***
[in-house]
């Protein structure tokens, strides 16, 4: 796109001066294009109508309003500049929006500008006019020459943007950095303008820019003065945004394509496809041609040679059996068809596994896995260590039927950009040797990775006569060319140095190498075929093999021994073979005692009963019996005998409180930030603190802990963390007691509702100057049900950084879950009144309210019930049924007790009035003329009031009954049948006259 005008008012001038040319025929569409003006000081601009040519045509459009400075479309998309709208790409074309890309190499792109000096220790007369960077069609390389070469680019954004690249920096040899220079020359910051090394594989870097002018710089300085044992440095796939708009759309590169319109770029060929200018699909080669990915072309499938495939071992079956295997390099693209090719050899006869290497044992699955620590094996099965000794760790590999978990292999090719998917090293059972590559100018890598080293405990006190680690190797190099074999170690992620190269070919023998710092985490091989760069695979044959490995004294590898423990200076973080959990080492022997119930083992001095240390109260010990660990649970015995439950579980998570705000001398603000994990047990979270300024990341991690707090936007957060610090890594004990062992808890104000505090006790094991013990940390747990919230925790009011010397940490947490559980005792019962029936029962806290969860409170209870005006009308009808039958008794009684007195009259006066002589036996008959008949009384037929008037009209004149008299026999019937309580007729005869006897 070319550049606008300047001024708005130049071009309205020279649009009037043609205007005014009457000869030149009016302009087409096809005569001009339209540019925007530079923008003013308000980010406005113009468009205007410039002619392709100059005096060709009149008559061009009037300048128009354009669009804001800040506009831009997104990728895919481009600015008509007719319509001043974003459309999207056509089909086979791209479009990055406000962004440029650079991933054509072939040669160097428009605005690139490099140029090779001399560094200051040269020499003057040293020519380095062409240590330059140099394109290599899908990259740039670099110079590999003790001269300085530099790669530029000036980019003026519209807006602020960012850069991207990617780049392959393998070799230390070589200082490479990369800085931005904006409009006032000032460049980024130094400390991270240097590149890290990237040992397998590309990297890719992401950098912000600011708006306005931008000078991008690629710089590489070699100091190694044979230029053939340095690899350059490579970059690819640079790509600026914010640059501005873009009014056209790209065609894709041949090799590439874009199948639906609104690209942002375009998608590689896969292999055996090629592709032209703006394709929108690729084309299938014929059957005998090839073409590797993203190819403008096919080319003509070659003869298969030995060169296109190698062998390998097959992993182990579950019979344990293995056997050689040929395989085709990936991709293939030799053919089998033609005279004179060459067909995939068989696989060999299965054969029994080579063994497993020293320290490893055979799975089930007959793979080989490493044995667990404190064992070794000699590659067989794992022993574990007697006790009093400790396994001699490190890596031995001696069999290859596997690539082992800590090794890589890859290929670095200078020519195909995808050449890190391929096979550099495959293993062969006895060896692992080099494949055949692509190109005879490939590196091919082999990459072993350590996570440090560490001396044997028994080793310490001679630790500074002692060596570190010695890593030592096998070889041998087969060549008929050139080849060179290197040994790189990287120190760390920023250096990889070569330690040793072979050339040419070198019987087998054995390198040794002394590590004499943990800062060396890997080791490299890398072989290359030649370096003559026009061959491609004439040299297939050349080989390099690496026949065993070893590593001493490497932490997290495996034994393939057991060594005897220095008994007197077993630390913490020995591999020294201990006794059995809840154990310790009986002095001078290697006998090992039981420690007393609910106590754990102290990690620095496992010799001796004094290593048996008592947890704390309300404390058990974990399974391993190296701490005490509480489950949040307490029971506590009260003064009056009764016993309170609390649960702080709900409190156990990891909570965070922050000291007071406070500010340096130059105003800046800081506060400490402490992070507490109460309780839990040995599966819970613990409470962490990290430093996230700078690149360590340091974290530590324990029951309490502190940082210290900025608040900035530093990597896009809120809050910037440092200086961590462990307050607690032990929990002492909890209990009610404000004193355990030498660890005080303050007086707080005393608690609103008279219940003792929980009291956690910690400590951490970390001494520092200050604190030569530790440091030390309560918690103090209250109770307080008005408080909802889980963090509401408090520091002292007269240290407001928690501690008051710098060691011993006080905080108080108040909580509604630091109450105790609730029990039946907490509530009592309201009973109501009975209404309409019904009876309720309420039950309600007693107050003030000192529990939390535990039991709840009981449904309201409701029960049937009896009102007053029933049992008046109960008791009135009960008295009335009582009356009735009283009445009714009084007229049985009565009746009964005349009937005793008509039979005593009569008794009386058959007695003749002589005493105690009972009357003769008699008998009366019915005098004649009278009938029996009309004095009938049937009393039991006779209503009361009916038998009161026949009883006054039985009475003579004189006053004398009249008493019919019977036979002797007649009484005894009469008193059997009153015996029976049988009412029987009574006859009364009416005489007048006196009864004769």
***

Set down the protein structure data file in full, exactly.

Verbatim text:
[in-house]
């Protein structure tokens, strides 16, 4: 796109001066294009109508309003500049929006500008006019020459943007950095303008820019003065945004394509496809041609040679059996068809596994896995260590039927950009040797990775006569060319140095190498075929093999021994073979005692009963019996005998409180930030603190802990963390007691509702100057049900950084879950009144309210019930049924007790009035003329009031009954049948006259 005008008012001038040319025929569409003006000081601009040519045509459009400075479309998309709208790409074309890309190499792109000096220790007369960077069609390389070469680019954004690249920096040899220079020359910051090394594989870097002018710089300085044992440095796939708009759309590169319109770029060929200018699909080669990915072309499938495939071992079956295997390099693209090719050899006869290497044992699955620590094996099965000794760790590999978990292999090719998917090293059972590559100018890598080293405990006190680690190797190099074999170690992620190269070919023998710092985490091989760069695979044959490995004294590898423990200076973080959990080492022997119930083992001095240390109260010990660990649970015995439950579980998570705000001398603000994990047990979270300024990341991690707090936007957060610090890594004990062992808890104000505090006790094991013990940390747990919230925790009011010397940490947490559980005792019962029936029962806290969860409170209870005006009308009808039958008794009684007195009259006066002589036996008959008949009384037929008037009209004149008299026999019937309580007729005869006897 070319550049606008300047001024708005130049071009309205020279649009009037043609205007005014009457000869030149009016302009087409096809005569001009339209540019925007530079923008003013308000980010406005113009468009205007410039002619392709100059005096060709009149008559061009009037300048128009354009669009804001800040506009831009997104990728895919481009600015008509007719319509001043974003459309999207056509089909086979791209479009990055406000962004440029650079991933054509072939040669160097428009605005690139490099140029090779001399560094200051040269020499003057040293020519380095062409240590330059140099394109290599899908990259740039670099110079590999003790001269300085530099790669530029000036980019003026519209807006602020960012850069991207990617780049392959393998070799230390070589200082490479990369800085931005904006409009006032000032460049980024130094400390991270240097590149890290990237040992397998590309990297890719992401950098912000600011708006306005931008000078991008690629710089590489070699100091190694044979230029053939340095690899350059490579970059690819640079790509600026914010640059501005873009009014056209790209065609894709041949090799590439874009199948639906609104690209942002375009998608590689896969292999055996090629592709032209703006394709929108690729084309299938014929059957005998090839073409590797993203190819403008096919080319003509070659003869298969030995060169296109190698062998390998097959992993182990579950019979344990293995056997050689040929395989085709990936991709293939030799053919089998033609005279004179060459067909995939068989696989060999299965054969029994080579063994497993020293320290490893055979799975089930007959793979080989490493044995667990404190064992070794000699590659067989794992022993574990007697006790009093400790396994001699490190890596031995001696069999290859596997690539082992800590090794890589890859290929670095200078020519195909995808050449890190391929096979550099495959293993062969006895060896692992080099494949055949692509190109005879490939590196091919082999990459072993350590996570440090560490001396044997028994080793310490001679630790500074002692060596570190010695890593030592096998070889041998087969060549008929050139080849060179290197040994790189990287120190760390920023250096990889070569330690040793072979050339040419070198019987087998054995390198040794002394590590004499943990800062060396890997080791490299890398072989290359030649370096003559026009061959491609004439040299297939050349080989390099690496026949065993070893590593001493490497932490997290495996034994393939057991060594005897220095008994007197077993630390913490020995591999020294201990006794059995809840154990310790009986002095001078290697006998090992039981420690007393609910106590754990102290990690620095496992010799001796004094290593048996008592947890704390309300404390058990974990399974391993190296701490005490509480489950949040307490029971506590009260003064009056009764016993309170609390649960702080709900409190156990990891909570965070922050000291007071406070500010340096130059105003800046800081506060400490402490992070507490109460309780839990040995599966819970613990409470962490990290430093996230700078690149360590340091974290530590324990029951309490502190940082210290900025608040900035530093990597896009809120809050910037440092200086961590462990307050607690032990929990002492909890209990009610404000004193355990030498660890005080303050007086707080005393608690609103008279219940003792929980009291956690910690400590951490970390001494520092200050604190030569530790440091030390309560918690103090209250109770307080008005408080909802889980963090509401408090520091002292007269240290407001928690501690008051710098060691011993006080905080108080108040909580509604630091109450105790609730029990039946907490509530009592309201009973109501009975209404309409019904009876309720309420039950309600007693107050003030000192529990939390535990039991709840009981449904309201409701029960049937009896009102007053029933049992008046109960008791009135009960008295009335009582009356009735009283009445009714009084007229049985009565009746009964005349009937005793008509039979005593009569008794009386058959007695003749002589005493105690009972009357003769008699008998009366019915005098004649009278009938029996009309004095009938049937009393039991006779209503009361009916038998009161026949009883006054039985009475003579004189006053004398009249008493019919019977036979002797007649009484005894009469008193059997009153015996029976049988009412029987009574006859009364009416005489007048006196009864004769």